Mamman Sani - ‘Unreleased Tapes 1981 - 1984’
It’s only been a fortnight but already it’s time for part two of the Mamman Sani tale to be told. When last we spoke of him, it was in the context of miracles. and we remain in that supernatural area. It’s the place to be. Bonus territory. In the first half of the tale, I was referring to the wondrous charms of his 1978 debut record Musique Electronique de Niger which was serendipitously rescued from a Niamey library and given its first official release in 2013.
Good things came of that move. In artistic obscurity, Mamman Sani had still managed to forge a life in music for himself but strictly in the shadows. He was responsible for incidental music for TV and radio in Niger. His daily trade was plied in the background.
His true labour of love was a private affair. The music he made solo at home were electric dreams for his ears only. His explorations in sound involved a myriad of elements but his rendering of the tende drum rhythms of the Toumani tribes in warm electronic tones created beacons of sound for those seeking sonic shelter from the white noise storm.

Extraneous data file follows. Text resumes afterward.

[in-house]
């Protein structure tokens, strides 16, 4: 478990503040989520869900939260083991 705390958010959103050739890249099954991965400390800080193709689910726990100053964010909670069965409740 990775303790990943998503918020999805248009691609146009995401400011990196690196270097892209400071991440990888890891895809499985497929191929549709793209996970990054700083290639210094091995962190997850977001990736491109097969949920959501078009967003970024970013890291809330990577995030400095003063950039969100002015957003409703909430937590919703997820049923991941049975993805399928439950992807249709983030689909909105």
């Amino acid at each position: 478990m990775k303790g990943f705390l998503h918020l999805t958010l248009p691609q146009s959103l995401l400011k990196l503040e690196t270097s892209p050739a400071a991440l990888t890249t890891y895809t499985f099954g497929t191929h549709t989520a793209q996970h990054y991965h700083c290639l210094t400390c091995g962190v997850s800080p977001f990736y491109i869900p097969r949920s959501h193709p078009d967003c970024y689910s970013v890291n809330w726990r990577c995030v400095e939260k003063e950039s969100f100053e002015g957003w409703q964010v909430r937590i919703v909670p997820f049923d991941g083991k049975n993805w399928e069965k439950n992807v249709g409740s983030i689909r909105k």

For all Mamman’s good fortune in being discovered, we are still the lucky ones in this story. The unveiling of these precious reveries has been a revelation.
Deeper the story goes. Disappointment with his debut’s fortunes did not deter the great innovator. Unreleased Tapes is a collection of recordings made in the aftermath and he is on fire.
There is no upset here. The solo venture is expansive and easy on the ears. It’s so serene yet expressive of big terrain and huge vistas of emotional landscapes of sound. He works off his own scale. Everything flows outwards. Effortlessly.
There’s even a song. Beckett said don’t sing your song too soon. Sani heeds the call and delivers a Cascando. More miracles again.